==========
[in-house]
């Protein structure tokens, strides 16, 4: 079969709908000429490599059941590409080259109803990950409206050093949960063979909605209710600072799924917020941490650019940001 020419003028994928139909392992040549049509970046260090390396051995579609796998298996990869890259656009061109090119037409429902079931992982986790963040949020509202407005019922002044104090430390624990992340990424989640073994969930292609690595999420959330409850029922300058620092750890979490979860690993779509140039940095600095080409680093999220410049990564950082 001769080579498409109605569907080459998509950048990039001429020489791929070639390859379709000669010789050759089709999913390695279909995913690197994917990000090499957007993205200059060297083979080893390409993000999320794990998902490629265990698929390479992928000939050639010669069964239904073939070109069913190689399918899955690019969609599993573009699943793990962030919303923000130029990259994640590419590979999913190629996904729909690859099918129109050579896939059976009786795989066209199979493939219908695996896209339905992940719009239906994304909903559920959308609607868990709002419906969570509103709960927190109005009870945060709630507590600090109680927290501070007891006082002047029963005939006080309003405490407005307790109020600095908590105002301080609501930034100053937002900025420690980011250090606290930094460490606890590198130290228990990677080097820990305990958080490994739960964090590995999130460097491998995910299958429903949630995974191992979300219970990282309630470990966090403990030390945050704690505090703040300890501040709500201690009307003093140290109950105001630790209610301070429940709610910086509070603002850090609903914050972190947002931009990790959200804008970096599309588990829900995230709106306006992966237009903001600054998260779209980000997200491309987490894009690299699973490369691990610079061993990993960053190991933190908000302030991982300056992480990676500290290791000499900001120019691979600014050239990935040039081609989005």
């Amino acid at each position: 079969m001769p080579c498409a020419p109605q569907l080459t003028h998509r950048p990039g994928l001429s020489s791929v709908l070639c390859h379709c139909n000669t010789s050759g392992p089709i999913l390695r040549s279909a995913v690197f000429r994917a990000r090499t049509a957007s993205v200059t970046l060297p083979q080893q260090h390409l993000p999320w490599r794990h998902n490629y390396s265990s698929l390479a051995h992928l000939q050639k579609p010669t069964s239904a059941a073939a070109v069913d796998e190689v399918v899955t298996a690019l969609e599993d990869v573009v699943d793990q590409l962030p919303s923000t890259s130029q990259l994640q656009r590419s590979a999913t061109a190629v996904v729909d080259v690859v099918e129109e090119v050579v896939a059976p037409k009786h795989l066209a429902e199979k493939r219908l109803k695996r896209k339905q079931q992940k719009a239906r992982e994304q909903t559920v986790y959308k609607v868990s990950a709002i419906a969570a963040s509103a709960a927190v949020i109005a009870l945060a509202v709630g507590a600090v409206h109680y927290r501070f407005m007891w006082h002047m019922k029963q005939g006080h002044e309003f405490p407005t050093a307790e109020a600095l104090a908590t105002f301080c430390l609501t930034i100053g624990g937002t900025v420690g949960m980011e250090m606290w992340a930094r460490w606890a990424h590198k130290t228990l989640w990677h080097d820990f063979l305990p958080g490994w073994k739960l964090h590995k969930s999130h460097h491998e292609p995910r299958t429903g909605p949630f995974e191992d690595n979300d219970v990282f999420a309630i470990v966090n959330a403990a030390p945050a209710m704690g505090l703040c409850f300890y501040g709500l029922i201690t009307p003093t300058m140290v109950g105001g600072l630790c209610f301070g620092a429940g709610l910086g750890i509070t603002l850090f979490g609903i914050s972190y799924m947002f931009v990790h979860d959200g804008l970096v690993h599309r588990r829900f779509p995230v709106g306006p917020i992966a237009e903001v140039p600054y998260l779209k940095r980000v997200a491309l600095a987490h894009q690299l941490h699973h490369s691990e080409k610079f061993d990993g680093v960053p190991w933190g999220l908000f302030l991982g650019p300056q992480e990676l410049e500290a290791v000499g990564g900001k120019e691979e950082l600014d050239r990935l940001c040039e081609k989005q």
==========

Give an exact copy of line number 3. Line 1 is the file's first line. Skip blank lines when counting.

């Amino acid at each position: 079969m001769p080579c498409a020419p109605q569907l080459t003028h998509r950048p990039g994928l001429s020489s791929v709908l070639c390859h379709c139909n000669t010789s050759g392992p089709i999913l390695r040549s279909a995913v690197f000429r994917a990000r090499t049509a957007s993205v200059t970046l060297p083979q080893q260090h390409l993000p999320w490599r794990h998902n490629y390396s265990s698929l390479a051995h992928l000939q050639k579609p010669t069964s239904a059941a073939a070109v069913d796998e190689v399918v899955t298996a690019l969609e599993d990869v573009v699943d793990q590409l962030p919303s923000t890259s130029q990259l994640q656009r590419s590979a999913t061109a190629v996904v729909d080259v690859v099918e129109e090119v050579v896939a059976p037409k009786h795989l066209a429902e199979k493939r219908l109803k695996r896209k339905q079931q992940k719009a239906r992982e994304q909903t559920v986790y959308k609607v868990s990950a709002i419906a969570a963040s509103a709960a927190v949020i109005a009870l945060a509202v709630g507590a600090v409206h109680y927290r501070f407005m007891w006082h002047m019922k029963q005939g006080h002044e309003f405490p407005t050093a307790e109020a600095l104090a908590t105002f301080c430390l609501t930034i100053g624990g937002t900025v420690g949960m980011e250090m606290w992340a930094r460490w606890a990424h590198k130290t228990l989640w990677h080097d820990f063979l305990p958080g490994w073994k739960l964090h590995k969930s999130h460097h491998e292609p995910r299958t429903g909605p949630f995974e191992d690595n979300d219970v990282f999420a309630i470990v966090n959330a403990a030390p945050a209710m704690g505090l703040c409850f300890y501040g709500l029922i201690t009307p003093t300058m140290v109950g105001g600072l630790c209610f301070g620092a429940g709610l910086g750890i509070t603002l850090f979490g609903i914050s972190y799924m947002f931009v990790h979860d959200g804008l970096v690993h599309r588990r829900f779509p995230v709106g306006p917020i992966a237009e903001v140039p600054y998260l779209k940095r980000v997200a491309l600095a987490h894009q690299l941490h699973h490369s691990e080409k610079f061993d990993g680093v960053p190991w933190g999220l908000f302030l991982g650019p300056q992480e990676l410049e500290a290791v000499g990564g900001k120019e691979e950082l600014d050239r990935l940001c040039e081609k989005q």